The winding, hilly lanes of Kyōto’s Higashiyama district require a fair bit of effort to navigate. Fortunately, a little tea shop tucked away next to one of the area’s scenic stone-paved streets offers the perfect antidote to depleted energy levels: freshly-made Japanese sweets and a bowl of hot, frothy green tea.
Name? Kasagi-ya (かさぎ屋).
Speciality? Traditional Japanese sweets and green tea.
Where? 349, Masuya-chō, Higashiyama-ku, Kyōto City, Kyōto Prefecture (京都府京都市東山区桝屋町349). Can be hard to find as it’s squashed between larger shops – here’s a map to put you on the scent.
Operating hours? 1100-1800 (closed Tuesdays), according to Tabelog. Now Tabelog’s usually right, but I remember walking in about 20 minutes before the stated opening time and the shop was ready to serve me. Then again, this is a small family-owned business so one should expect some flexibility.
How much? Menu prices range from 650 to 800 yen.
English menu? Available.
Date of visit? Friday, 25 November 2016.
Time of day and type of meal? Late morning, snack.
I’ve visited Higashiyama often enough to develop a fairly fixed routine. My lengthy walks would take me uphill to Kiyomizu-dera, from where I’d descend along Matsubara-dōri until Sannen-zaka shows up on my right. Down Sannen-zaka, then Ninen-zaka, then north along the road that runs past Kōdai-ji (with a customary detour into Ishibei-koji). Further north into Maruyama-kōen, a sharp turn west into the grounds of Yasaka-jinja, and finally down the steps of Yasaka-jinja itself into the Gion area. I might add a place or two, or choose not to visit certain spots I’d seen recently, but most of my excursions to this part of Kyōto have broadly followed this pattern.
To give you a better idea, check out my 2013 posts documenting one particular iteration of the walk – it starts here, then finishes here.
All well and good, but the initial uphill stretch to Kiyomizu-dera alone would burn off a few calories. The rest of the route, whilst mostly downhill as the next snapshot of the Sannen-zaka slope suggests…
…is still quite long, requiring a further investment of energy digested out from whatever I might have had for breakfast that day. By the time I reach the (rough) midpoint somewhere around Ninen-zaka…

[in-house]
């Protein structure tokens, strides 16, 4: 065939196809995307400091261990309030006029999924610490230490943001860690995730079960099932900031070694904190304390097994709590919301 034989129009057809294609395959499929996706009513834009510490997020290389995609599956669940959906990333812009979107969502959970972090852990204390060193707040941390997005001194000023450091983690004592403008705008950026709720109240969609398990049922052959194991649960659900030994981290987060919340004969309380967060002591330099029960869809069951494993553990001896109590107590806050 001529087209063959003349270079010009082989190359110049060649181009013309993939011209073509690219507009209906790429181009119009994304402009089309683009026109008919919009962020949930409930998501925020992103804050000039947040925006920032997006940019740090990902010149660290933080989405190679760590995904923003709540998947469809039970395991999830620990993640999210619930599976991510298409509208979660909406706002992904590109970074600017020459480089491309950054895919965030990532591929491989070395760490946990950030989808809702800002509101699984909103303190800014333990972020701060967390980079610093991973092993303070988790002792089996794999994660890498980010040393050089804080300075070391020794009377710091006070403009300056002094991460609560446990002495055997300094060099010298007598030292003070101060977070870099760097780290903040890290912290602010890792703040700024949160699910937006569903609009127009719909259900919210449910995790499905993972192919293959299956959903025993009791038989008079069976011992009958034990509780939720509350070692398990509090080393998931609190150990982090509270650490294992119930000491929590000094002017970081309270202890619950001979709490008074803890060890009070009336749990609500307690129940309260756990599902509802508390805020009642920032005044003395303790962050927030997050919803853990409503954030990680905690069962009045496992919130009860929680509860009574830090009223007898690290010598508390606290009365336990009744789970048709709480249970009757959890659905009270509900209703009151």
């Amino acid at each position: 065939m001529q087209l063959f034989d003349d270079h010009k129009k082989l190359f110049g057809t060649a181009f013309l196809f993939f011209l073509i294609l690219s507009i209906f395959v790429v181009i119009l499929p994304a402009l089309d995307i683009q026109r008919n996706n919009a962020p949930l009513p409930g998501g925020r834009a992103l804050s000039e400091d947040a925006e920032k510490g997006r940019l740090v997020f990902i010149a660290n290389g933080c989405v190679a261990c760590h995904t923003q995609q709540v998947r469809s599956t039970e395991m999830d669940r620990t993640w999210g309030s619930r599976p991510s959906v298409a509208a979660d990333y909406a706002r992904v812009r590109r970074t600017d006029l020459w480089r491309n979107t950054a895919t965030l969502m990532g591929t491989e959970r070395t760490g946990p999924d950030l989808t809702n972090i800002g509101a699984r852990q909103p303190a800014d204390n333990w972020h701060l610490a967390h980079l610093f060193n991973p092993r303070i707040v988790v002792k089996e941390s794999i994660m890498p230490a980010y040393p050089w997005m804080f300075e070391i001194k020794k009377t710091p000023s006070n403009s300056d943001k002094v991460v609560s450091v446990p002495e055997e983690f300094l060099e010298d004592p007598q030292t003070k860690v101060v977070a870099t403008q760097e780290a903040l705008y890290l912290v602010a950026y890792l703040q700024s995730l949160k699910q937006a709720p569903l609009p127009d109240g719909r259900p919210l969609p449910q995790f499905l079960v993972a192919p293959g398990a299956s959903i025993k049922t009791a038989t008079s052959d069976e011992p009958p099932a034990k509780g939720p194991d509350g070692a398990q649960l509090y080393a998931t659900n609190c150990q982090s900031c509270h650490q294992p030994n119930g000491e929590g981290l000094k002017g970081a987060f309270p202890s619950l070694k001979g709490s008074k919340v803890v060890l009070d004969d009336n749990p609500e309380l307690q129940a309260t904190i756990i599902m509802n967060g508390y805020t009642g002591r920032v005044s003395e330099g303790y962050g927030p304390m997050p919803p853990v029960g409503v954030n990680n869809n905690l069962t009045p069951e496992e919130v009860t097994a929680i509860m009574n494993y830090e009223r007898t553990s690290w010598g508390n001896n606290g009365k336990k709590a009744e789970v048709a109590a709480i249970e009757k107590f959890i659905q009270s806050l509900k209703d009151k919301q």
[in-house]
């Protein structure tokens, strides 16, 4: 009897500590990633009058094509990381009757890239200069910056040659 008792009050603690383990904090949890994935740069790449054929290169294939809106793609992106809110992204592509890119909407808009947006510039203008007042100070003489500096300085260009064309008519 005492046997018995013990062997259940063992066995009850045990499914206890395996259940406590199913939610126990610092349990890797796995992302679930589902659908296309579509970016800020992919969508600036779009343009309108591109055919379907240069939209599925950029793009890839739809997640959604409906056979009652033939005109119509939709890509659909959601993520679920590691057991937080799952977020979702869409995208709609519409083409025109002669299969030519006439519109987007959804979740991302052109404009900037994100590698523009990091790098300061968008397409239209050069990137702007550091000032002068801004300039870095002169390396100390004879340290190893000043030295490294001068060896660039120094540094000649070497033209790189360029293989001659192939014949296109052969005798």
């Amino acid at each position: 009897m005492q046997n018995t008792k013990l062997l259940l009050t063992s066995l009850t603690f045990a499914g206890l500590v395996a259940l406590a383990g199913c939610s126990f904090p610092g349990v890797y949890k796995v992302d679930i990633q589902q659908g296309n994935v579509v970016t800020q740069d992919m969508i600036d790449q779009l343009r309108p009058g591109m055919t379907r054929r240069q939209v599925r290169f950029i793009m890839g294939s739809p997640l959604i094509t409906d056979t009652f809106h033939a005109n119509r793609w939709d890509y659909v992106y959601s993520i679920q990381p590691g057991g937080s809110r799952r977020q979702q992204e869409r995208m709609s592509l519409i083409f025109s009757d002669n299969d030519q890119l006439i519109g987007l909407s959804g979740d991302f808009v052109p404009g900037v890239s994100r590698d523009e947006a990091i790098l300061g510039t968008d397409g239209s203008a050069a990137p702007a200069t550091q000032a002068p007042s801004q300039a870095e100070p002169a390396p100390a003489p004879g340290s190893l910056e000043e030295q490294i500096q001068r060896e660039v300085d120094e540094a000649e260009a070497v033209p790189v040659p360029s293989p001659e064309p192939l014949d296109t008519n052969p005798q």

…I’d find myself craving a spot of refreshment. Thankfully, there’s a place here that I always rely upon to supply the extra dose of energy needed to complete the remainder of the trek.
See that elderly lady heading up the steps in the picture above? She’s just passed the place in question.
Now for a proper storefront image. Good to see you again, old friend.
I step inside. I take a moment to breathe in the atmosphere. This place has been dishing out traditional Japanese sweets since the early Taishō Era, so there’s over a hundred years of atmosphere to go with the food.
It’s a well-known, well-regarded place, but now is about 20 minutes before the stated opening time. No surprise, then, at finding the room still quiet, with just a couple of other people present. In fact, the only surprise is that people are already being served prior to official hours, but it’s a small family business – they can open whenever they choose.
On my last visit, I settled into that cosy corner spot right next to the front window. The table’s taken this time around (I snapped the picture after its occupants had left), but no matter – I’m here for something other than the seats.
Time to flip through the menu; an English version’s available on request. Not that I actually need to do much flipping … my heart’s set on the usual. (We’ll see what that is shortly.)
Order placed. I start to drift into a happy state with the complimentary hot tea, served in simple but lovely vessels that almost seem as old as the shop itself.
Within minutes, another tray arrives – laden with the refreshments I’d been craving since morning. いただきます.
The dish on the left contains a serving of 三色おはぎ (sanshoku ohagi) (650 yen), or simply Ohagi in the English menu. The “three colours” (三色) are achieved by covering the ohagi, which is essentially a small cake of cooked rice, in three different kinds of sweet bean paste: azuki (consisting mainly of whole red beans), koshi-an (finely mashed red beans), and shiro-an (ground white beans).
On the right, we have a bowl of hot matcha – or more specifically 薄茶 (usucha) (300 yen when ordered with a sweet course) – freshly whisked into a delicate froth.
I’ve taken tea in more formal settings before, but this isn’t that sort of establishment. I recall one particular tea ceremony where I had to be careful about every motion, every glance, every minute point of etiquette, from the way I raised the bowl to my lips to the order in which I consumed the items on the table. Here, I was free to dispense with such rigour and obliterated the contents of my tray in exceedingly simple fashion: bite of the sweets, sip of the tea. Bite of the sweets, sip of the tea. Over and over again, until my supply of ohagi was exhausted and the tea bowl was thoroughly drained.
Dishes emptied, feet rested, spirits restored. I plunge back out into the streets of Higashiyama, which are decidedly less peaceful now that the crowds have begun to swell…
…ready to resume my walk, and already looking forward to a return visit.
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